Top Fuel driver Steve Torrence will roll into the Ford NHRA Thunder Valley Nationals presented by Tri-Cities Area Ford Dealers at Bristol Dragway sporting a different look on his Capco Contractors dragster this weekend. In honor of the late John Mitchell, Torrence’s car will be wrapped for this race to resemble one of Mitchell’s Montana Express dragsters from the 1990s. The Montana Express played host to several up-and-comers on the NHRA tour in those days, many of whom are now some of the biggest names in the sport. Torrence’s current crew chief, Richard Hogan, was one.
Torrence dedicated his latest win in Englishtown to Mitchell and wanted to do more after hearing of his passing.
"Even though I didn’t personally know John, he was an integral part of so many careers out here," Torrence said. "He certainly was a huge part of what Richard is doing now. Mitchell’s team was a lot like Torrence Racing; they were a single-car team out here racing the big names of that day. I can tell you from personal experience, that isn’t easy. I have a lot of respect for what he did."
Hogan is looking forward to having one more chance to put the Montana Express in the winner’s circle.
"It is a pretty big deal for all of us who knew John," Hogan said. "It’ll be neat; that was the same paint scheme that was on the car when I started working full time with John. It’s brought back a lot of memories seeing the car with Montana Express on the side of it."
One of Hogan’s fondest memories of racing with Mitchell came at the expense of Cory McClenathan and his then-tuner Mike Green at the Gatornationals in 1998. Mitchell’s team struggled in qualifying and only earned the No. 13 spot for driver David Grubnic. Mitchell and Hogan knew they had to try something to make up the difference between them and No. 4 qualifier McClenathan.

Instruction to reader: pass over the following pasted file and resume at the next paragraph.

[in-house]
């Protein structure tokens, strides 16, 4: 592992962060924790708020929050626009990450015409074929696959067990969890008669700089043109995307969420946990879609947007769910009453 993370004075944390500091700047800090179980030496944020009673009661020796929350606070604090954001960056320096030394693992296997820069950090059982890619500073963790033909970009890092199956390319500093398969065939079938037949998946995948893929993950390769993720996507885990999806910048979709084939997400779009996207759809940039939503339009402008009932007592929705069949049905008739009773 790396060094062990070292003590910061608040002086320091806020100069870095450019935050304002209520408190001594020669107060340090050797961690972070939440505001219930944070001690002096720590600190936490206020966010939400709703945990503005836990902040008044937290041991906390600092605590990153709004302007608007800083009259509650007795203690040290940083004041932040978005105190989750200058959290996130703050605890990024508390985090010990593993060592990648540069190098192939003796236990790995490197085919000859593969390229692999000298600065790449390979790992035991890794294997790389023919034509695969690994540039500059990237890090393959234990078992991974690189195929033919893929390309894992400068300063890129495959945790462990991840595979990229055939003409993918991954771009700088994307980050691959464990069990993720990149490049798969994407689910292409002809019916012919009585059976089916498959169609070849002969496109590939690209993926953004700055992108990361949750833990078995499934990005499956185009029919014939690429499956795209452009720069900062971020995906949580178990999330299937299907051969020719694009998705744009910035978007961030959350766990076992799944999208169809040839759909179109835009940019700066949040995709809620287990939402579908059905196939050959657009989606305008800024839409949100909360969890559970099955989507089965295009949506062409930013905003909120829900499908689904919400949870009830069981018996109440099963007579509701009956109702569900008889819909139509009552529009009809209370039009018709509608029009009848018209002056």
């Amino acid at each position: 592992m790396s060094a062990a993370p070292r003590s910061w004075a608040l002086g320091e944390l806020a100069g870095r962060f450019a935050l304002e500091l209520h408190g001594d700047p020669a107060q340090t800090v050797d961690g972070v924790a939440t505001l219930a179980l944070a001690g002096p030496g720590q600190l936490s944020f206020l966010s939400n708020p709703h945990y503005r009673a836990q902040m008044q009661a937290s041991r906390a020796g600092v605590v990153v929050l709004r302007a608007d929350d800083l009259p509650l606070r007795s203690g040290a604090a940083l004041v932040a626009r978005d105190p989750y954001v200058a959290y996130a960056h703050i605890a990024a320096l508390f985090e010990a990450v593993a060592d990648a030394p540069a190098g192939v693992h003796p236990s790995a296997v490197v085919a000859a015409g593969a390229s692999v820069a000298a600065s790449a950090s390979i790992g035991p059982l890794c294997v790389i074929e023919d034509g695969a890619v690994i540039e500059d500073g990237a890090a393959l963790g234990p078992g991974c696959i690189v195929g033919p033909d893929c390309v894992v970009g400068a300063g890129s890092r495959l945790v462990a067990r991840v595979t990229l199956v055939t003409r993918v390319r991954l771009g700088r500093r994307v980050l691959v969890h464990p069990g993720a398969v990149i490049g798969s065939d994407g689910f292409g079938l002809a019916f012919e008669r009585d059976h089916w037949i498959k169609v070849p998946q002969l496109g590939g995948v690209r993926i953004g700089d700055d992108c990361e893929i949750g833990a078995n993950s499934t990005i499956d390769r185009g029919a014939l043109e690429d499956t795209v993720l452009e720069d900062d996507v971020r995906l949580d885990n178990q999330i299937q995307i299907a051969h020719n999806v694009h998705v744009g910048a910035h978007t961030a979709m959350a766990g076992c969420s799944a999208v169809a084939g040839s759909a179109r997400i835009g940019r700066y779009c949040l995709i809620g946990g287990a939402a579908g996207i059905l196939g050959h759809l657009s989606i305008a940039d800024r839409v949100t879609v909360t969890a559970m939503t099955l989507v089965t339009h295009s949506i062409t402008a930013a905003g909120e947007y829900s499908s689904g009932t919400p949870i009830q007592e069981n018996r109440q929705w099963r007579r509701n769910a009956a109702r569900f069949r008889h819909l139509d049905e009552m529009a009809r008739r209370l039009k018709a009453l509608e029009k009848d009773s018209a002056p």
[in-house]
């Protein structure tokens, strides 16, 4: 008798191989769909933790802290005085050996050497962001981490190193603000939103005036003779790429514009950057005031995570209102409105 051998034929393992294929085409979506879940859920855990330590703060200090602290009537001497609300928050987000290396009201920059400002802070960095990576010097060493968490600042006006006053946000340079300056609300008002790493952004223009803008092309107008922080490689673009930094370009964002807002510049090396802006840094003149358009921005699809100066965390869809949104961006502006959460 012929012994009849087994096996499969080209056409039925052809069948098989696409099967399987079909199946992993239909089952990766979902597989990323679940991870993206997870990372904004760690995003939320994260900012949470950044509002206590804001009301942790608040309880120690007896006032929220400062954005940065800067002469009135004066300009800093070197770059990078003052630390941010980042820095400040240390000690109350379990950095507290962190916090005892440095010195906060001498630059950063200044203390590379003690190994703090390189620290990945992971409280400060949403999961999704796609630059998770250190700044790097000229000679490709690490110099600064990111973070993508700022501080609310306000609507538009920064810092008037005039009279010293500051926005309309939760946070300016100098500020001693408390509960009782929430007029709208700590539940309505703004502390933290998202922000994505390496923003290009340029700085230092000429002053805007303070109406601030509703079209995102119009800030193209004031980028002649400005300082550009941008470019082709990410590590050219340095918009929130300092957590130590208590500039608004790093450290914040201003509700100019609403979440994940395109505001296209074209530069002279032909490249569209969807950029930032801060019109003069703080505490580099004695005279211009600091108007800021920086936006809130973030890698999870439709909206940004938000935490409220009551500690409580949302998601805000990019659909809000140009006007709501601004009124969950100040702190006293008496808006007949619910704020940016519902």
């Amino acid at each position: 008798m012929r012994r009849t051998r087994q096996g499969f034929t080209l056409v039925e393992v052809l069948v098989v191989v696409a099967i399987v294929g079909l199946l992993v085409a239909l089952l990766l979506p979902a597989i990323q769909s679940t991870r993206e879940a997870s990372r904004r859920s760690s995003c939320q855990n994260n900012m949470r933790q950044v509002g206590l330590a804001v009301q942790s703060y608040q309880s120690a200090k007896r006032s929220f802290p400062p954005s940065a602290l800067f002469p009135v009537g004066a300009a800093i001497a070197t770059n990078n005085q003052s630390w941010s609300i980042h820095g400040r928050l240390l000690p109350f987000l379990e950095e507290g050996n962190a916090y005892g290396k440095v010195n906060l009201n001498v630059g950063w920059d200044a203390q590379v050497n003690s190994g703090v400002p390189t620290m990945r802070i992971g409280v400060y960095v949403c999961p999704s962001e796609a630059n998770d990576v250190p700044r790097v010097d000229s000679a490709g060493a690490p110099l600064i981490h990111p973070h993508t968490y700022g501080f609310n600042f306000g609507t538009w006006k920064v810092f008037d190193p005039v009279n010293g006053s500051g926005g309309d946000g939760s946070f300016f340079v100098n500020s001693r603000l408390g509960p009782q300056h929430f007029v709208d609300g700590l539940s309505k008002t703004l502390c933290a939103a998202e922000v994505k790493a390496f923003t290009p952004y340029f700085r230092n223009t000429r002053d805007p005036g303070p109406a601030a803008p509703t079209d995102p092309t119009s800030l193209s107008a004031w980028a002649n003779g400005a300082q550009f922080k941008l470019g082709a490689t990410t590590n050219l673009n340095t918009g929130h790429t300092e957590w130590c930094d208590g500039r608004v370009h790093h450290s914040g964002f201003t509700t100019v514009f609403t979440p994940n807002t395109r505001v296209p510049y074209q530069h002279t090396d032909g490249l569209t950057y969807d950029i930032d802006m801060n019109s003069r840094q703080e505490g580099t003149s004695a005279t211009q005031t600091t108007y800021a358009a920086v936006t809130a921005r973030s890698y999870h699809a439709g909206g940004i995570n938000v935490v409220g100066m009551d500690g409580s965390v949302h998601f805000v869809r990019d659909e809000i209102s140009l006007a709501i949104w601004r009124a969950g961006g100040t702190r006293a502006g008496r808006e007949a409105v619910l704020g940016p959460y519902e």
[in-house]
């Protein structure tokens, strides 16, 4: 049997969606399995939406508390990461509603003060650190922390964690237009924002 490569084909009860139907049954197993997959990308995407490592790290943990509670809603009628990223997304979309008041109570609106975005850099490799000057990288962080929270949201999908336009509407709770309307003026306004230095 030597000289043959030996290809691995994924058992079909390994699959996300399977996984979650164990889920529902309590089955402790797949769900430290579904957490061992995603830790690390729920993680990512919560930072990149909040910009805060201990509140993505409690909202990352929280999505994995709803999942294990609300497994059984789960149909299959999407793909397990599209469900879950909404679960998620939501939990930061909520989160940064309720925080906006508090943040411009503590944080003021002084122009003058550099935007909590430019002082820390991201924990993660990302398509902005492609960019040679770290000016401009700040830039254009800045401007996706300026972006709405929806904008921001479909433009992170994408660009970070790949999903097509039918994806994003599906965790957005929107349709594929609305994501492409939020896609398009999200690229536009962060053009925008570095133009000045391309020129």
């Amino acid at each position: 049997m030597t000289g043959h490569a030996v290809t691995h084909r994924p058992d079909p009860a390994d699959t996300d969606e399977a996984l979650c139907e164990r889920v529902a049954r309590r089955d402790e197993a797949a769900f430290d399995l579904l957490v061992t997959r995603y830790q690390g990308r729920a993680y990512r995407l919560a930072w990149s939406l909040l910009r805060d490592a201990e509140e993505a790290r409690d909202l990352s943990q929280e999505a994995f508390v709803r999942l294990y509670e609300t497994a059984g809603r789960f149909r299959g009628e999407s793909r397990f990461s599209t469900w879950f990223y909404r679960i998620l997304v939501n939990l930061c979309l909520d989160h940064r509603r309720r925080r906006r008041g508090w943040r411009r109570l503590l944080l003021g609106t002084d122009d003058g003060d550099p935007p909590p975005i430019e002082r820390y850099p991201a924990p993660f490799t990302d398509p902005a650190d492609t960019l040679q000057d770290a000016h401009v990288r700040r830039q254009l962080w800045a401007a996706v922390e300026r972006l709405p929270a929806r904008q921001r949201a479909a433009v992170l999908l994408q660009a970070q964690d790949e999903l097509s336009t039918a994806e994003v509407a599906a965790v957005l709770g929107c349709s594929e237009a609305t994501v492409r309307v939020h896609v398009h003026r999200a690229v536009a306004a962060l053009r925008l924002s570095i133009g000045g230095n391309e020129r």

"Everybody was messing around with timing back then," Hogan said. "We tried pulling the timing out way earlier than we normally would, and it worked. The car ran hard to half-track, but then it burned some valves and caught on fire the rest of the way down the track. We still ran a 4.573, which was a pretty good run at that time, and we beat Cory.
"The best part was Mike’s reaction," Hogan continued. "He said something like, 'You just outran us, and your car was on fire for half of the race.' John was pretty proud of that run. We even pulled the pistons and rods from that pass out of the car and mounted them so they could sit on John’s shelf. We had a lot of good laughs over the years looking at those parts.
"I owe a lot to John," Hogan concluded. "I moved to Montana to work on his car, and I never left. He ran a top-notch team, and we always had the best parts and plenty of them. We didn’t run the full schedule, but when we went to a race, we were ready. Even after he quit racing, he still kept up with it, always asking me what was new with the cars and how things were going. John will be missed. I hope we do his memory proud this weekend."
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